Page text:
Leave Pass Lessons

Currently in a wheelchair and faced with the prospect of navigating a small flight of stairs, my childhood instincts kicked in. It wasn’t a large set of stairs, only six or seven steps, but to get where I wanted to be, I needed to get out of the wheelchair.

My friends offered to lift and carry me, or to act as human “crutches.” “Don’t worry, it’ll be easier if I just sit down and climb up and down on my bum.”, I told them, and it was. Children learning to walk facing a similar challenge often respond in the same way.

While the challenge of a minor flight of stairs at a pub was manageable, the difficulty of negotiating a single step at a restaurant was more of a challenge. For the single step, sliding on my bum wasn’t a viable option.

My friend offered to carry me down the step. Despite his considerable strength, I was afraid I was too heavy, and he would collapse under my weight. .

Briefly, as I nestled my face into his shoulder like a child with their parent, I almost started crying, thinking “This is all too hard”. But it never happened, all was okay, and it’s a reminder of the importance of not overthinking things.

This “leave pass” was of great significance to me, as it meant attending a farewell gathering for three colleagues I had known and cared about for a long time. One of them teared up upon seeing me arrive by surprise at the venue. As we hugged, I whispered in her ear that I couldn’t possibly miss this farewell.

Considering the importance of this event, I had planned for the outing, going through in my mind how we would get there, and what I might need to consider.

My first step was to contact the pub, “The Rose” in Chippendale, to inquire about their wheelchair accessibility. I told them that I had been to the pub many, many time before, but couldn’t remember their layout in terms of accessibility. I had never needed to think about it previously.

They told me the venue was largely wheelchair accessible, except for a raised area up the back. As it turns out, that’s where the farewell was being held. In hindsight, I should have asked the venue what part of the pub my colleagues had booked.

As well as saying farewell to my colleagues, I loved the opportunity to reconnect with current coworkers whom I hadn’t seen in a few months, and previous colleagues whom I hadn’t seen in several years.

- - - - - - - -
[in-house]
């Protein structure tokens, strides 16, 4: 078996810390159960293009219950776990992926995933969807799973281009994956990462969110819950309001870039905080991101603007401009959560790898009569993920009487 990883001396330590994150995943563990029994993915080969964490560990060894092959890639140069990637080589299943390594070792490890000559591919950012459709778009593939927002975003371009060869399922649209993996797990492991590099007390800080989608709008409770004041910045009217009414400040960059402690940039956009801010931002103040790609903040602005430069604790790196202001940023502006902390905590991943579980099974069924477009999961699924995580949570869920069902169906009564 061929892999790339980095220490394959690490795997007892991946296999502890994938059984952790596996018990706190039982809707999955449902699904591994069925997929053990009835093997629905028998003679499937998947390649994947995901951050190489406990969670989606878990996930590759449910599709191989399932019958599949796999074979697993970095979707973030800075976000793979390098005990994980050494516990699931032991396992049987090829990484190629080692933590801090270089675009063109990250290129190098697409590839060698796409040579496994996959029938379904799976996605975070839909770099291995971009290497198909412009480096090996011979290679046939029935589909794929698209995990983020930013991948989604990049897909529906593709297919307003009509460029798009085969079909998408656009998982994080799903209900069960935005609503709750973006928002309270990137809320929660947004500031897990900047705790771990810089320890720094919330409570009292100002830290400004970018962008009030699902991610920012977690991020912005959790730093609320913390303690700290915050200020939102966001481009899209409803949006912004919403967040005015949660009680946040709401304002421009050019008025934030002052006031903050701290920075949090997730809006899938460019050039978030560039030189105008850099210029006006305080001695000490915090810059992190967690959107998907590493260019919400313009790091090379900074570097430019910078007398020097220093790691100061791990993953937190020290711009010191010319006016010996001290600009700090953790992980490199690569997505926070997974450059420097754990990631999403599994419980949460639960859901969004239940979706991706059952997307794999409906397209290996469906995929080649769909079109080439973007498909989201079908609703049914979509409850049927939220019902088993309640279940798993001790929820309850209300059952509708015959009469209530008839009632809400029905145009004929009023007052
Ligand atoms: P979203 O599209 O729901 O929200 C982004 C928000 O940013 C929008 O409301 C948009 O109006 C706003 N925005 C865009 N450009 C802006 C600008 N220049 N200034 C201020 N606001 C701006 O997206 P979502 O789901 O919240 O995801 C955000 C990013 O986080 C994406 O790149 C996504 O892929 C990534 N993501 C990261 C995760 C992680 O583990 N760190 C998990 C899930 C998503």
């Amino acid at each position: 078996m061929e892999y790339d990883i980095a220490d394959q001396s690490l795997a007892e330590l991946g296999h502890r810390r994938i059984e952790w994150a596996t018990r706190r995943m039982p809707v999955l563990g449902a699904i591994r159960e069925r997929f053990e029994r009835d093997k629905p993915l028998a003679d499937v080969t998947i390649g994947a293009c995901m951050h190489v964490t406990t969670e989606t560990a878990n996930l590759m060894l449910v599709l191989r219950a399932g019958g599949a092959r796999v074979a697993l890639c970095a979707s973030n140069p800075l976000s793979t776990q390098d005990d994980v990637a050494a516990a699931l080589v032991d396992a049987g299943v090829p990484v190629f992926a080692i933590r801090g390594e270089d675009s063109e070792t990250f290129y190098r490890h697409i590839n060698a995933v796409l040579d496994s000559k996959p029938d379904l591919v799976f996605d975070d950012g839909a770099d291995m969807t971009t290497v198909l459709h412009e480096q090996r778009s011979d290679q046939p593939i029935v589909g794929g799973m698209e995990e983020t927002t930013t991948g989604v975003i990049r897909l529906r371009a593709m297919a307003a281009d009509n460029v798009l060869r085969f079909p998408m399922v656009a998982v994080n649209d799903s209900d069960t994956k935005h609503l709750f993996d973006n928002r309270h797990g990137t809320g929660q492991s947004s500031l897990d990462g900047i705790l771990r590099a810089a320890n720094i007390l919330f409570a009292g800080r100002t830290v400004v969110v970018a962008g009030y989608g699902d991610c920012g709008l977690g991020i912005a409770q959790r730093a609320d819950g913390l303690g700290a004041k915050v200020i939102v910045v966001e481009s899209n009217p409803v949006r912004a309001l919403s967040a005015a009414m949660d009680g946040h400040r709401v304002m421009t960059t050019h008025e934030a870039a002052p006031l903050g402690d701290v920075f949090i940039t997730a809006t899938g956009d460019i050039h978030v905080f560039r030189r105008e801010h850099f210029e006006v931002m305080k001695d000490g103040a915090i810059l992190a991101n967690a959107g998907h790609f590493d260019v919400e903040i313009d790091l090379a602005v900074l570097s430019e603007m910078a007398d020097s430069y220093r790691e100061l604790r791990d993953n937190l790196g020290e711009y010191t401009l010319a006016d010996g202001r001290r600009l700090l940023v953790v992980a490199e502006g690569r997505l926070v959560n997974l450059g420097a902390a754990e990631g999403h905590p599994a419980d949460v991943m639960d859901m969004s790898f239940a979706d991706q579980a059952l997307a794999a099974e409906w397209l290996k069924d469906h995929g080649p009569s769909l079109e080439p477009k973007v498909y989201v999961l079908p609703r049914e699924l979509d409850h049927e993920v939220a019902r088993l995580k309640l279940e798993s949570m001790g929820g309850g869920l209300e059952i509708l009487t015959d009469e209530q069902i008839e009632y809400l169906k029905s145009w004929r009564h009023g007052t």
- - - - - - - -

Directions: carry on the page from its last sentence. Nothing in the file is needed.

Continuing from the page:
After a coupleof hours, it was time to depart. Just when the party was gettng started!!

Making our way to the front door, a “bouncer” parted the crowded bar for us, reminiscent of Moses parting the Red Sea. We really appreciated the venue’s help.

Around 6pm, we were starting to get hungry, and also I needed to administer my insulin.

Following my suggestion, we returned to Surry Hills and dined at my favorite local Vietnamese restaurant, Khois, also ensuring convenient parking at my nearby apartment complex.

While we had enjoyed Vietnamese cuisine during our recent trip to Vietnam together, I had consistently praised the exceptional food and delightful owners of Khois.

My friends loved the food and enjoyed sharing a few words in Vietnamese with the staff. Unfortunately, I had to wait until I returned to the hospital to enjoy my food in a takeaway container.

Takeaway from Khois

The delay was due to my requirement to administer insulin before eating.

Although I’ve become reasonably proficient in using insulin pens, there was an issue with the new pen I had taken with me. It wouldn’t “click” to allow me to select the necessary dosage. When I explained the situation to the nurses back at the hospital, they immediately recognized the problem, saying it happened from time to time.

My blood sugar levels were fine before my leave pass, and checking them again back at the hospital, they were also fine, within the normal range. Things seem to be progressing well in that regard, and from this weekend, I’m on a lower dosage.

This experience taught me the importance of always having a backup insulin pen on hand for circumstances like this.

A couple of lessons learned, in terms of planning, but totally worth the effort.

2 Replies to “Leave Pass Lessons”

  1. I am so glad to see you’re getting out and about…will be a brave new world when you finally leave St Vincent’s…!!!

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